Kushal Das

FOSS and life. Kushal Das talks here.

Using rkt on my Fedora servers

Many of you already know that I moved all my web applications into containers on Fedora Atomic image based hosts. In the last few weeks, I moved a few of them from Docker to rkt on Fedora 25. I have previously written about trying out rkt in Fedora. Now I am going to talk about how can we build our own rkt based container images, and then use them in real life.

Installation of rkt

First I am going to install all the required dependencies, I added htop and tmux and vim on the list because I love to use them :)

$ sudo dnf install systemd-container firewalld vim htop tmux gpg wget
$ sudo systemctl enable firewalld
$ sudo systemctl start firewalld
$ sudo firewall-cmd --add-source=172.16.28.0/24 --zone=trusted
$ sudo setenforce Permissive

As you can see in the above-mentioned commands, rkt still does not work well with the SELinux on Fedora. We hope this problem will be solved soon.

Then install the rkt package as described in the upstream document.

$ sudo rkt run --interactive --dns=8.8.8.8 --insecure-options=image kushal.fedorapeople.org/rkt/fedora:25

The above-mentioned command downloads the Fedora 25 image I built and then executes the image. This is the base image for all of my other work images. You may not have to provide the DNS value, but I prefer to do so. The --interactive provides you an interactive prompt. If you forget to provide this flag on the command line, then your container will just exit. I was confused for some time and was trying to find out what was going on.

Building our znc container image

Now the next step is to build our own container images for particular applications. In this example first I am going to build one for znc. To build the images we will need acbuild tool. You can follow the instructions here to install it in the system.

I am assuming that you have your znc configuration handy. If you are installing for the first time, you can generate your configuration with the following command.

$ znc --makeconf

Now below is the znc.acb file for my znc container. We can use acbuild-script tool to create the container from this image.

#!/usr/bin/env acbuild-script

# Start the build with an empty ACI
begin

# Name the ACI
set-name kushal.fedorapeople.org/rkt/znc
dep add kushal.fedorapeople.org/rkt/fedora:25

run -- dnf update -y
run -- dnf install htop vim znc -y
run -- dnf clean all

mount add znchome /home/fedora/.znc
port add znc tcp 6667

run --  groupadd -r fedora -g 1000 
run -- useradd -u 1000 -d /home/fedora -r -g fedora fedora

set-user fedora

set-working-directory /home/fedora/
set-exec -- /usr/bin/znc --foreground 

# Write the result
write --overwrite znc-latest-linux-amd64.aci

If you look closely to the both mount and port adding command, you will see that I have assigned some name to the mount point, and also to the port (along with the protocol). Remember that in the rkt world, all mount points or ports work based on these assigned names. So, for one image HTTP name can be assigned to the standard port 80, but in another image, the author can choose to use port 8080 with the same name. While running the image we choose to decide how to map the names to the host side or vice-versa. Execute the following command to build our first image.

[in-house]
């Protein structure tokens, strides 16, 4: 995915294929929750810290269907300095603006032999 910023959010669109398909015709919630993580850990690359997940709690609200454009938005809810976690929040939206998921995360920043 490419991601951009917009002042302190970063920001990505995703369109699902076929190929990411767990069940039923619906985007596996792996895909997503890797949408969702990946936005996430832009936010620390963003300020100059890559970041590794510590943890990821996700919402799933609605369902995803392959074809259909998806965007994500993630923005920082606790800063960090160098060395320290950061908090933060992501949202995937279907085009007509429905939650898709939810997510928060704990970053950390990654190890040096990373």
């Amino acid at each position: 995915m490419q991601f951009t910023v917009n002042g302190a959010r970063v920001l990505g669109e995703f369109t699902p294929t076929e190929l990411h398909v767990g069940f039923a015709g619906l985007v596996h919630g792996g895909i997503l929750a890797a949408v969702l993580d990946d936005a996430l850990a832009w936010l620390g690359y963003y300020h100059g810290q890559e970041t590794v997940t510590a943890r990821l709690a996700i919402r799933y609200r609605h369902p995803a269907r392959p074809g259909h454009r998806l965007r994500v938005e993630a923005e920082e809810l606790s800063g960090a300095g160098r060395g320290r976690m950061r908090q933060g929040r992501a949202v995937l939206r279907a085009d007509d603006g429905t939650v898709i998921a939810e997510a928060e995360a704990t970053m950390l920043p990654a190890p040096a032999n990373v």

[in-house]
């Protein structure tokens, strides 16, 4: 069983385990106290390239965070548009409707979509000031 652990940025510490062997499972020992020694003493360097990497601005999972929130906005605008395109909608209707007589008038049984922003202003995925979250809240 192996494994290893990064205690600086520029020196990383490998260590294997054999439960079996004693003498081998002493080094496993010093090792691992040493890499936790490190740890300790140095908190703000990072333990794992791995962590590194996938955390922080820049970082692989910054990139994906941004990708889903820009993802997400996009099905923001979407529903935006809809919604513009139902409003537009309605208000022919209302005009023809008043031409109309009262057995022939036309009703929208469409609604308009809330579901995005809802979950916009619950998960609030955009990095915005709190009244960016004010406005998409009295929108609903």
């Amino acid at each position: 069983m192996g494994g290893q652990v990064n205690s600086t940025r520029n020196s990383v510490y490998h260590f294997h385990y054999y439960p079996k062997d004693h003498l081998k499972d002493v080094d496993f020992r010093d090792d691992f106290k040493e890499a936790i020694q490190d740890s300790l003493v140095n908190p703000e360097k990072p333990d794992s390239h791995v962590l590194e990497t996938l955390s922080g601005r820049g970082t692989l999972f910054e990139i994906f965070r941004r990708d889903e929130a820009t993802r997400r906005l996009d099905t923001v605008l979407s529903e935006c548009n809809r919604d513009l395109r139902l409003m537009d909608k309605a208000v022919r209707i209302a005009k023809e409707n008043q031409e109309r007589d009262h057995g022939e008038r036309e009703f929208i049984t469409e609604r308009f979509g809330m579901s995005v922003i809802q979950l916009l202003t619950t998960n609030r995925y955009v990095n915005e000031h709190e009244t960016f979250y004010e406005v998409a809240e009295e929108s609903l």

$ sudo acbuild-script znc.acb

If everything goes well, you will find an image named znc-latest-linux-amd64.aci in the current directory.

Running the container

$ sudo rkt --insecure-options=image --debug run --dns=8.8.8.8  --set-env=HOME=/home/fedora --volume znchome,kind=host,source=/home/kushal/znc,readOnly=false  --port znc:8010 znc-latest-linux-amd64.aci

Now let us dissect the above command. I am using --insecure-options=image option as I am not verifying the image, --debug flag helps to print some more output on the stdout. This helps to find any problem with a new image you are building. As I mentioned before I passed a DNS entry to the container using --dns=8.8.8.8. Next, I am overriding the $HOME environment value, I still have to dig more to find why it was pointing to /root/, but for now we will remember that --set-env can help us to set/override any environment inside the container.

Next, we mount /home/kushal/znc directory (which has all the znc configuration) in the mount name znchome and also specifying that it is not a readonly mount. In the same way we are doing a host port mapping of 8010 to the port named znc inside of the container. As the very last argument, I passed the image itself.

The following is the example where I am copying a binary (the ircbot application written in golang) into the image.

#!/usr/bin/env acbuild-script

# Start the build with an empty ACI
begin

# Name the ACI
set-name kushal.fedorapeople.org/rkt/ircbot
dep add kushal.fedorapeople.org/rkt/fedora:25

copy ./ircbot /usr/bin/ircbot

mount add mnt /mnt

set-working-directory /mnt
set-exec -- /usr/bin/ircbot

# Write the result
write --overwrite ircbot-latest-linux-amd64.aci

In future posts, I will explain how can you run the containers as systemd services. For starting, you can use a tmux session to keep them running. If you have any doubt, remember to go through the rkt documents. I found them very informative. You can also try to ask your doubts in the #rkt channel on Freenode.net.

Now it is an exercise for the reader to find out the steps to create an SELinux module from the audit log, and then use the same on the system. The last step should be putting the SELinux back on Enforcing mode.

$ sudo setenforce Enforcing
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